Despite the federal government’s intervention, commercial banks remain reluctant to increase the credit limits of oil marketing companies (OMCs) spurred by Hascol’s Rs54 billion default, which might trigger a country-wide fuel shortage.
The hesitance on part of commercial banks to increase the credit line would certainly serve nothing, but expose the country to massive shortage of POL products, particularly high speed diesel, which was in high demand for harvesting wheat in Punjab and Sindh – the country’s food baskets.
“Apart from HASCOL, there are two more OMCs” that are facing various kinds of investigations for “financial wrongdoings, which is why the scrupulous OMCs are also not being extended the increase in credit lines,” sources in the Energy Ministry and oil industry told The News.
Commercial Banks instead have asked for additional collateral far beyond the lending to OMCs compared with other industries. Over the last five months, the purchasing power of OMCs for PMG and HSD has declined by over 30 percent. The weakening of the rupee again dollar also contributed to the increase in the products’ value.
“The Price Differential Claim (PDC) has also started creating an additional burden on the working capital of OMCs,” the official sources informed. The PDC would likely result in a build-up of receivables from the government, thereby limiting the ability of OMCs to procure HSD on timely basis.
Industry sources said that by the end of March, the PDC would be to the tune of Rs20/litre in petrol and Rs33/litre on HSD. Sources also confirmed that in the first fortnight, PDC was calculated at Rs883 million, which would jack up Rs26 billion in the next fortnight during March 16-31.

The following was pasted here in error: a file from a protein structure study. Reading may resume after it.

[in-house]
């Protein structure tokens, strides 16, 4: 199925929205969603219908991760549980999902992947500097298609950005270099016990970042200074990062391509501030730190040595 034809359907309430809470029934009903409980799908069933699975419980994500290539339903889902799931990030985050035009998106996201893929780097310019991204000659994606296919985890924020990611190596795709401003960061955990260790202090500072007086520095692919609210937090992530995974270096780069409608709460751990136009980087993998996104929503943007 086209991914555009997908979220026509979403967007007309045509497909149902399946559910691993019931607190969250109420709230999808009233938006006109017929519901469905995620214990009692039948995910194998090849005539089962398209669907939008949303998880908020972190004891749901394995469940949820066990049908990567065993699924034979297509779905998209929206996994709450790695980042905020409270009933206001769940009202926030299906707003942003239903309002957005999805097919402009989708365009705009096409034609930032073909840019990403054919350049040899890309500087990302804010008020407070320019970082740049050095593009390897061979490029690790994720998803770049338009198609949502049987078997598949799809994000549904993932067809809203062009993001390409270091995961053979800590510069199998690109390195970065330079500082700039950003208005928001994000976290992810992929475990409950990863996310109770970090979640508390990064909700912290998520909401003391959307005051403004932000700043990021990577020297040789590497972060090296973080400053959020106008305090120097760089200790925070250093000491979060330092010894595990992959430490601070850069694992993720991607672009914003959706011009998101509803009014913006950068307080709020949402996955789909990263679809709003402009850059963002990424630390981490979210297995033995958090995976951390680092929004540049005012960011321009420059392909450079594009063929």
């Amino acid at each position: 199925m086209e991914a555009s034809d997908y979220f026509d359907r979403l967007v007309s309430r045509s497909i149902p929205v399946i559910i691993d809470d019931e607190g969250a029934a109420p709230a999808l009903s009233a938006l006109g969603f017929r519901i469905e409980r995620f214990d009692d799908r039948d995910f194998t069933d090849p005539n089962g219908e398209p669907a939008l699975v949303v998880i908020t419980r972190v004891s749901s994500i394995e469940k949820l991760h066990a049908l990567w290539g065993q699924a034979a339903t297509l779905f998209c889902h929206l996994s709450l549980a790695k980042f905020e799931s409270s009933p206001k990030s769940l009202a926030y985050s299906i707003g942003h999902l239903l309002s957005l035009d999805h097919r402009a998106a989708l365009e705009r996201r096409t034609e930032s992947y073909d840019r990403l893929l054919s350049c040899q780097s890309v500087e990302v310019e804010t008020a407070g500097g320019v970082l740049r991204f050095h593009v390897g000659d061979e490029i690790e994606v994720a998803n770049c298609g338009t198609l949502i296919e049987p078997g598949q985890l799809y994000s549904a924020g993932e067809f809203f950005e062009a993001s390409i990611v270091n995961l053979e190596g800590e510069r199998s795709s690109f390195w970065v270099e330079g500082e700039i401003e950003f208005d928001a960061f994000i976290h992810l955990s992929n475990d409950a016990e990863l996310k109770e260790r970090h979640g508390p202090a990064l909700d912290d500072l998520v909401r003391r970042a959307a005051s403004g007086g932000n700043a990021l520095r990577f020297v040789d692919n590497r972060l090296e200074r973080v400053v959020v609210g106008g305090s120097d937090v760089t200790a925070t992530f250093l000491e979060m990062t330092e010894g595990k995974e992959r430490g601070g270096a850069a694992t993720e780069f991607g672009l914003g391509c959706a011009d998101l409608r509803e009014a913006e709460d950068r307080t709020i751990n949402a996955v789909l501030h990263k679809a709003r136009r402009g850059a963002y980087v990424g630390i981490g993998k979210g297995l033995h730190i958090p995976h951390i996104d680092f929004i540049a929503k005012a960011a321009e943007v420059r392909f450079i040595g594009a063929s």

On March 11, Puma Energy Pakistan Limited (PEPL) wrote a letter to the Oil and Gas Regulatory Authority (OGRA), narrating its worsening working capital situation. It asked OGRA to push commercial banks into providing adequate credit lines for the procurement of POL products and timely disbursement of PDC, as well as ensuring that local refineries provided the committed volumes throughout the month.
In its letter, PEPL argued that the current geopolitical situation and sharp increase in international oil prices put a severe strain on its working capital requirements, and as a result its ability to procure products was depleting fast.
OMCs are of the view that unless and until the credit lines were enhanced and on time payments of PDC ensured, the imminent fuel crisis could not be averted. The working capital requirements of OMCs and refineries were on the rise on the back of rupee depreciation, increase in international oil prices and increase in local demand.
As of September 2021, a 50 percent increase in average oil prices was recorded since January 2O21 (USD 81.56/barrel vs USD 54.38/barrel). Moreover, rupee has also depreciated by 7 percent since January 2021.
During the first half of the current financial year 2021-22, sales of POL products have increased by 24 percent as compared to last year. Additional Secretary of Petroleum Division wrote to the governor State Bank of Pakistan on February 28 and mentioned the commercial banks’ indifference to the demand of OMCs and refineries for increasing their credit limits. “Commercial banks are also reluctant in opening the letter of credits (LCs) for importing POL products,” said the letter.
“Pakistan is heavily reliant on imported fuels and the OMCs have to import diesel, petrol and jet fuel to meet the local demand. The federal government had pleaded that since the POL prices in the international market have increased manifold mainly because of Russia-Ukraine war, the working capital of OMCs and refineries has squeezed. Keeping in view the current credit limits, if the financial limits were not increased, then there were chances of disorder in the fuel supply chain, it added.